It really depends on the "finish" you will be working on, the more complicated the finish the larger the panel you want to apply it on, as some finshes can be very deceiving when done on larger work.

                            I do most of my samples now on 5"x 5" x1/4". I do my photos from these thin panels you get less shadows, or I can put these panels in my scanner to take their pictures.

                            My reason for always mentioning how important it is make up complete start to finish samples is because (1) it teaches you how the finishes are done (2) it allows you to see if all you finishing materials are compatable with each other (3) it also allows you to make adjustments if they are needed.

                            Mac

                            Think Twice, Finish Once.

                            www.macsimmons.com

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                            • #15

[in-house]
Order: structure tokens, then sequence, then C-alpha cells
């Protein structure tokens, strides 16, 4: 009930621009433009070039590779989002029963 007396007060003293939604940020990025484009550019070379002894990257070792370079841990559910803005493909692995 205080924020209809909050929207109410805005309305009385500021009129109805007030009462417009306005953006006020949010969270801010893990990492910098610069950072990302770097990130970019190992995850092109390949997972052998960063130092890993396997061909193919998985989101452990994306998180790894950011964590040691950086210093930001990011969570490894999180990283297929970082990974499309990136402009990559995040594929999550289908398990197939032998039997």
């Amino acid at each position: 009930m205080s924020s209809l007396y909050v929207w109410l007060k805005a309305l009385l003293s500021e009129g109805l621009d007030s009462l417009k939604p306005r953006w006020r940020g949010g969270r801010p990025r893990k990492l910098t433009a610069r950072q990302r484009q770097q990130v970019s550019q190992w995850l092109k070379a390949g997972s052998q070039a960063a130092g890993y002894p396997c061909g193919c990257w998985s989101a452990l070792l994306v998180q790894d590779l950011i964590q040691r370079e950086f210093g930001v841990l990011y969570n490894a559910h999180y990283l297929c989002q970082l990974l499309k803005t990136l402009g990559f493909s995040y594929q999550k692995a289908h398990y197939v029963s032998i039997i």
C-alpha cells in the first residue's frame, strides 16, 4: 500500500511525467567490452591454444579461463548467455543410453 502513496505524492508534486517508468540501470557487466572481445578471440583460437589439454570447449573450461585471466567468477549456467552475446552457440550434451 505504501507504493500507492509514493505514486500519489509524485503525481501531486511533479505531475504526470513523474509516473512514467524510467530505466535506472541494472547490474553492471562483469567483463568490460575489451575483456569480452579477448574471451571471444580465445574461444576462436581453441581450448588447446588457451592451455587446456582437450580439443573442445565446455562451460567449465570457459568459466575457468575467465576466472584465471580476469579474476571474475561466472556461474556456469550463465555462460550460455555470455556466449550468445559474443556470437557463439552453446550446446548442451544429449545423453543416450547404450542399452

Originally posted by Marcel in Longueuil
                              The trick was to mix it with some vinegar(S?) to give it some bite.
                              Originally posted by Mac
                              Normally, they use resin binders, or chemical mordents, to generally "drive the dye colors into the woods."
                              "mordents", it should be spelled "mordant", is actually a French word that means "biting". and vinegar is also called "acetic acid" thus qualifying it as a chemical.

                              I'm glad you agree with me on this one Mac.

                              Respectfully,
                              Marcel
                              http://marleb.com
                              DW788. -Have fun in the shop or it isn't a hobby anymore.

                              NOTE: No trees were killed in the sending of this message, but a large number of electrons were terribly inconvenienced.